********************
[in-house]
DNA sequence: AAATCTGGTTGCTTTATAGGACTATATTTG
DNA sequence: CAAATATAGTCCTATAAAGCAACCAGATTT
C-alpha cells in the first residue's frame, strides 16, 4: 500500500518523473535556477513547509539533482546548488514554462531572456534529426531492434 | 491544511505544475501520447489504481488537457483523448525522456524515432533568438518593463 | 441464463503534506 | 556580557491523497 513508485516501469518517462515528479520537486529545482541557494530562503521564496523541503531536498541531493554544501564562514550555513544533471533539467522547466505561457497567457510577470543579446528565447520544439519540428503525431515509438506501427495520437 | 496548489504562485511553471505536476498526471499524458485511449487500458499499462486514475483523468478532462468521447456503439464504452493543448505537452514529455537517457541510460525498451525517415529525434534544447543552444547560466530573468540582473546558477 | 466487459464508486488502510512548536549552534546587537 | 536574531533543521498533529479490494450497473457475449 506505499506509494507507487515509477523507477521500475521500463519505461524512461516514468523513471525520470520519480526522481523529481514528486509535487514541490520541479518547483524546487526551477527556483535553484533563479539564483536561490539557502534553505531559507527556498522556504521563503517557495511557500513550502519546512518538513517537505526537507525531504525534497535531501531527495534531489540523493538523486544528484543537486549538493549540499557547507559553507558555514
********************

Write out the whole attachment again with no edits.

[in-house]
DNA sequence: AAATCTGGTTGCTTTATAGGACTATATTTG
DNA sequence: CAAATATAGTCCTATAAAGCAACCAGATTT
C-alpha cells in the first residue's frame, strides 16, 4: 500500500518523473535556477513547509539533482546548488514554462531572456534529426531492434 | 491544511505544475501520447489504481488537457483523448525522456524515432533568438518593463 | 441464463503534506 | 556580557491523497 513508485516501469518517462515528479520537486529545482541557494530562503521564496523541503531536498541531493554544501564562514550555513544533471533539467522547466505561457497567457510577470543579446528565447520544439519540428503525431515509438506501427495520437 | 496548489504562485511553471505536476498526471499524458485511449487500458499499462486514475483523468478532462468521447456503439464504452493543448505537452514529455537517457541510460525498451525517415529525434534544447543552444547560466530573468540582473546558477 | 466487459464508486488502510512548536549552534546587537 | 536574531533543521498533529479490494450497473457475449 506505499506509494507507487515509477523507477521500475521500463519505461524512461516514468523513471525520470520519480526522481523529481514528486509535487514541490520541479518547483524546487526551477527556483535553484533563479539564483536561490539557502534553505531559507527556498522556504521563503517557495511557500513550502519546512518538513517537505526537507525531504525534497535531501531527495534531489540523493538523486544528484543537486549538493549540499557547507559553507558555514